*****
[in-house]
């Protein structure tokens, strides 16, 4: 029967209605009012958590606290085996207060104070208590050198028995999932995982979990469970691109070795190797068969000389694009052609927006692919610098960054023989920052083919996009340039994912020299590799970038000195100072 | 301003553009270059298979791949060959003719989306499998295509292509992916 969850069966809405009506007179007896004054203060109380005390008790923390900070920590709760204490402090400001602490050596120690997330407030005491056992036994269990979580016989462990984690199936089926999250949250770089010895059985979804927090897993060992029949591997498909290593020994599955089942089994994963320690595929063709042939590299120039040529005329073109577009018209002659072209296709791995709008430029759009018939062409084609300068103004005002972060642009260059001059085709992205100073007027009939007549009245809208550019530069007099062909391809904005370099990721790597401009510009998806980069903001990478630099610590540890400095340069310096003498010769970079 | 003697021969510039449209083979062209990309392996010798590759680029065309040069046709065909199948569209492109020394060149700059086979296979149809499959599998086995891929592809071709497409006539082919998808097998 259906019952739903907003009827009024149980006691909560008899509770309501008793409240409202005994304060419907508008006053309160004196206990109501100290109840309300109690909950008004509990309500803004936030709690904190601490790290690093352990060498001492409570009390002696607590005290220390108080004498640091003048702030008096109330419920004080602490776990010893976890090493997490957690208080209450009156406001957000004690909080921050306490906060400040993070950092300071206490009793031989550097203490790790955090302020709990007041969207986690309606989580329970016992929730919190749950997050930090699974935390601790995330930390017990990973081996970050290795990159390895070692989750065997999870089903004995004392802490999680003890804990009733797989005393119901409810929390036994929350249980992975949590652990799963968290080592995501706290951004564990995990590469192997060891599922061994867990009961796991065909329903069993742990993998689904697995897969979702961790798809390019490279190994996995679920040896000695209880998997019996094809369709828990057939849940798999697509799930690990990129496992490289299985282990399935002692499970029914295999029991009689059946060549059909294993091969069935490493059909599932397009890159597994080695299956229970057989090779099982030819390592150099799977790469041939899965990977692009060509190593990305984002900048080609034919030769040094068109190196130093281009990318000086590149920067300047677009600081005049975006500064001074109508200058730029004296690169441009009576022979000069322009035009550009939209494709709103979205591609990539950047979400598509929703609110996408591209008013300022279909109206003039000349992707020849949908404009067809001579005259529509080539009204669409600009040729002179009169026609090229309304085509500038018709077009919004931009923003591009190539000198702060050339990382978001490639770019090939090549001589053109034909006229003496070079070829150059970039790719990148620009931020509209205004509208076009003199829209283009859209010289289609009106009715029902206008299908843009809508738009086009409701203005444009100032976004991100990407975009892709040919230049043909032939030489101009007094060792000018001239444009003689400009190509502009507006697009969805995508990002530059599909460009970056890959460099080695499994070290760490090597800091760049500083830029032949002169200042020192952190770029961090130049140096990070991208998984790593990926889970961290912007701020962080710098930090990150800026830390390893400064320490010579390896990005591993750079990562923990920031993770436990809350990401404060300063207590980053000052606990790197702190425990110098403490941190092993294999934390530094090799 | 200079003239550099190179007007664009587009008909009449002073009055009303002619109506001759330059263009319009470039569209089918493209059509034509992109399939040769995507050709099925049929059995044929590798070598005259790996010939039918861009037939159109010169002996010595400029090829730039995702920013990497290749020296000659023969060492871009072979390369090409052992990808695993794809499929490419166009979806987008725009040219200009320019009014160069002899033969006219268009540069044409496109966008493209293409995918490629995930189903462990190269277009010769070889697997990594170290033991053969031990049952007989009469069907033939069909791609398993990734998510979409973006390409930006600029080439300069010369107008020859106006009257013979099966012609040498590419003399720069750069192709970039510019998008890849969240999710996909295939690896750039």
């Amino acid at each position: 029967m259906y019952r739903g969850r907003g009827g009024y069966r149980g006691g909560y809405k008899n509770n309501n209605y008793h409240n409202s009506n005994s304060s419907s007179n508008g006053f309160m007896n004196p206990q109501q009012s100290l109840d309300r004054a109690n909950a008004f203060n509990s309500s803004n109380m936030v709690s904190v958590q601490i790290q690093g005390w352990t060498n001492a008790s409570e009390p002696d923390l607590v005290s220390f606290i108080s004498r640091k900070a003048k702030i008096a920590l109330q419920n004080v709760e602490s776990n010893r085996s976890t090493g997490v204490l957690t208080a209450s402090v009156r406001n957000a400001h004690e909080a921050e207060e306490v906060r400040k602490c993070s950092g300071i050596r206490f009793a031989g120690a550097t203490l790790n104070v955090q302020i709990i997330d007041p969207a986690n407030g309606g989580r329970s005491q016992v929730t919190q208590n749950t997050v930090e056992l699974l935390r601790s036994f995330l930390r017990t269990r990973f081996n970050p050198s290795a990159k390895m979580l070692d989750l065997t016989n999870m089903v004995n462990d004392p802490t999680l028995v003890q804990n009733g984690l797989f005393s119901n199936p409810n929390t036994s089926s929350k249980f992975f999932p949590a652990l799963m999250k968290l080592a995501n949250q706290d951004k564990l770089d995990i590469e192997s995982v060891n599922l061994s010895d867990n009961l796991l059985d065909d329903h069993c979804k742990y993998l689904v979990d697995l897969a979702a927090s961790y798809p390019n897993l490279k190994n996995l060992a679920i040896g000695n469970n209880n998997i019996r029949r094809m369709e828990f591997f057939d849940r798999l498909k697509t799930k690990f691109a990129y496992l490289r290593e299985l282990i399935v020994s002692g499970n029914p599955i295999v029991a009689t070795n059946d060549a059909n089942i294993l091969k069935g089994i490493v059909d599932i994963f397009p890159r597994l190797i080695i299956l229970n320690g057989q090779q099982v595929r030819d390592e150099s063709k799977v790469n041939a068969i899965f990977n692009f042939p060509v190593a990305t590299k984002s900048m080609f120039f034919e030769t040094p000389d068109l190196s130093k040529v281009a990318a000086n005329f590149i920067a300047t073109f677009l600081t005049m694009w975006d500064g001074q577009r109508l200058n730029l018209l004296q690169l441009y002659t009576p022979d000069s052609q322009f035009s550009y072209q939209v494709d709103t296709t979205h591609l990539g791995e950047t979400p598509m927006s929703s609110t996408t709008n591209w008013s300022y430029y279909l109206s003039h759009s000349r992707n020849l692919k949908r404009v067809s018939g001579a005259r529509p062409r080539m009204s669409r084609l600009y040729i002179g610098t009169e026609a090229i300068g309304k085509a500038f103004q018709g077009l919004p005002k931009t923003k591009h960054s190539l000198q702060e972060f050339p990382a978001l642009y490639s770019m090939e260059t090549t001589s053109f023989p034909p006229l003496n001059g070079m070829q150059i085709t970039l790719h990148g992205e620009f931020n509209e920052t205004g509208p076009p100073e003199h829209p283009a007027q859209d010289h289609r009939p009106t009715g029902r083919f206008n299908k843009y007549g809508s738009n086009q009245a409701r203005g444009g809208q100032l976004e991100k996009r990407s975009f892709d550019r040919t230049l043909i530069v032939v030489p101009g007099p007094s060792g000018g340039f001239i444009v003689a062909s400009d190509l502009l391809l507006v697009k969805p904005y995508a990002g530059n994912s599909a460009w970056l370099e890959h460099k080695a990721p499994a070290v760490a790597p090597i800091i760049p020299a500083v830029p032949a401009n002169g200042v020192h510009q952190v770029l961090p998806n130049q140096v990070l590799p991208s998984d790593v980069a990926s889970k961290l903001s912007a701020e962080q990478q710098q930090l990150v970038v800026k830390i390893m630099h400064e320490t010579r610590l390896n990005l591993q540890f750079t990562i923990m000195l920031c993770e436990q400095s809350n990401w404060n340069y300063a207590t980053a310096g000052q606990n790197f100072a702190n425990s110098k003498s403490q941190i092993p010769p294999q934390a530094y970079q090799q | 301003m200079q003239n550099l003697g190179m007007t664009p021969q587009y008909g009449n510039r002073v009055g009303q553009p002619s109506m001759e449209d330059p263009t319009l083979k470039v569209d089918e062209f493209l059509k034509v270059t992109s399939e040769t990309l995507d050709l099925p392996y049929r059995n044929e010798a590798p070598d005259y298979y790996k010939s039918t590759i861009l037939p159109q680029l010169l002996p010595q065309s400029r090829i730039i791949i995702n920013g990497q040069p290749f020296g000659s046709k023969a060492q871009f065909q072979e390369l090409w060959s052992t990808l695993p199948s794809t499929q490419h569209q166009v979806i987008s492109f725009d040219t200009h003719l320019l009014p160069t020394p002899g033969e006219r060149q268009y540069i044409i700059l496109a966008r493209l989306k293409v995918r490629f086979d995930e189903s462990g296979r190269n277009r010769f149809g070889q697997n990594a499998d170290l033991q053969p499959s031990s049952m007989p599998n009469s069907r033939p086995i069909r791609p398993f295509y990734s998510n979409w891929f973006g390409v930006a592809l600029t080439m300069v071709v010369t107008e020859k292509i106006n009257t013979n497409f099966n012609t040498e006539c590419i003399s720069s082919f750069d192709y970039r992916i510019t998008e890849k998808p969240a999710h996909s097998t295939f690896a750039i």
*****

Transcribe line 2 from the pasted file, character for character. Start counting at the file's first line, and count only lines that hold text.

């Protein structure tokens, strides 16, 4: 029967209605009012958590606290085996207060104070208590050198028995999932995982979990469970691109070795190797068969000389694009052609927006692919610098960054023989920052083919996009340039994912020299590799970038000195100072 | 301003553009270059298979791949060959003719989306499998295509292509992916 969850069966809405009506007179007896004054203060109380005390008790923390900070920590709760204490402090400001602490050596120690997330407030005491056992036994269990979580016989462990984690199936089926999250949250770089010895059985979804927090897993060992029949591997498909290593020994599955089942089994994963320690595929063709042939590299120039040529005329073109577009018209002659072209296709791995709008430029759009018939062409084609300068103004005002972060642009260059001059085709992205100073007027009939007549009245809208550019530069007099062909391809904005370099990721790597401009510009998806980069903001990478630099610590540890400095340069310096003498010769970079 | 003697021969510039449209083979062209990309392996010798590759680029065309040069046709065909199948569209492109020394060149700059086979296979149809499959599998086995891929592809071709497409006539082919998808097998 259906019952739903907003009827009024149980006691909560008899509770309501008793409240409202005994304060419907508008006053309160004196206990109501100290109840309300109690909950008004509990309500803004936030709690904190601490790290690093352990060498001492409570009390002696607590005290220390108080004498640091003048702030008096109330419920004080602490776990010893976890090493997490957690208080209450009156406001957000004690909080921050306490906060400040993070950092300071206490009793031989550097203490790790955090302020709990007041969207986690309606989580329970016992929730919190749950997050930090699974935390601790995330930390017990990973081996970050290795990159390895070692989750065997999870089903004995004392802490999680003890804990009733797989005393119901409810929390036994929350249980992975949590652990799963968290080592995501706290951004564990995990590469192997060891599922061994867990009961796991065909329903069993742990993998689904697995897969979702961790798809390019490279190994996995679920040896000695209880998997019996094809369709828990057939849940798999697509799930690990990129496992490289299985282990399935002692499970029914295999029991009689059946060549059909294993091969069935490493059909599932397009890159597994080695299956229970057989090779099982030819390592150099799977790469041939899965990977692009060509190593990305984002900048080609034919030769040094068109190196130093281009990318000086590149920067300047677009600081005049975006500064001074109508200058730029004296690169441009009576022979000069322009035009550009939209494709709103979205591609990539950047979400598509929703609110996408591209008013300022279909109206003039000349992707020849949908404009067809001579005259529509080539009204669409600009040729002179009169026609090229309304085509500038018709077009919004931009923003591009190539000198702060050339990382978001490639770019090939090549001589053109034909006229003496070079070829150059970039790719990148620009931020509209205004509208076009003199829209283009859209010289289609009106009715029902206008299908843009809508738009086009409701203005444009100032976004991100990407975009892709040919230049043909032939030489101009007094060792000018001239444009003689400009190509502009507006697009969805995508990002530059599909460009970056890959460099080695499994070290760490090597800091760049500083830029032949002169200042020192952190770029961090130049140096990070991208998984790593990926889970961290912007701020962080710098930090990150800026830390390893400064320490010579390896990005591993750079990562923990920031993770436990809350990401404060300063207590980053000052606990790197702190425990110098403490941190092993294999934390530094090799 | 200079003239550099190179007007664009587009008909009449002073009055009303002619109506001759330059263009319009470039569209089918493209059509034509992109399939040769995507050709099925049929059995044929590798070598005259790996010939039918861009037939159109010169002996010595400029090829730039995702920013990497290749020296000659023969060492871009072979390369090409052992990808695993794809499929490419166009979806987008725009040219200009320019009014160069002899033969006219268009540069044409496109966008493209293409995918490629995930189903462990190269277009010769070889697997990594170290033991053969031990049952007989009469069907033939069909791609398993990734998510979409973006390409930006600029080439300069010369107008020859106006009257013979099966012609040498590419003399720069750069192709970039510019998008890849969240999710996909295939690896750039």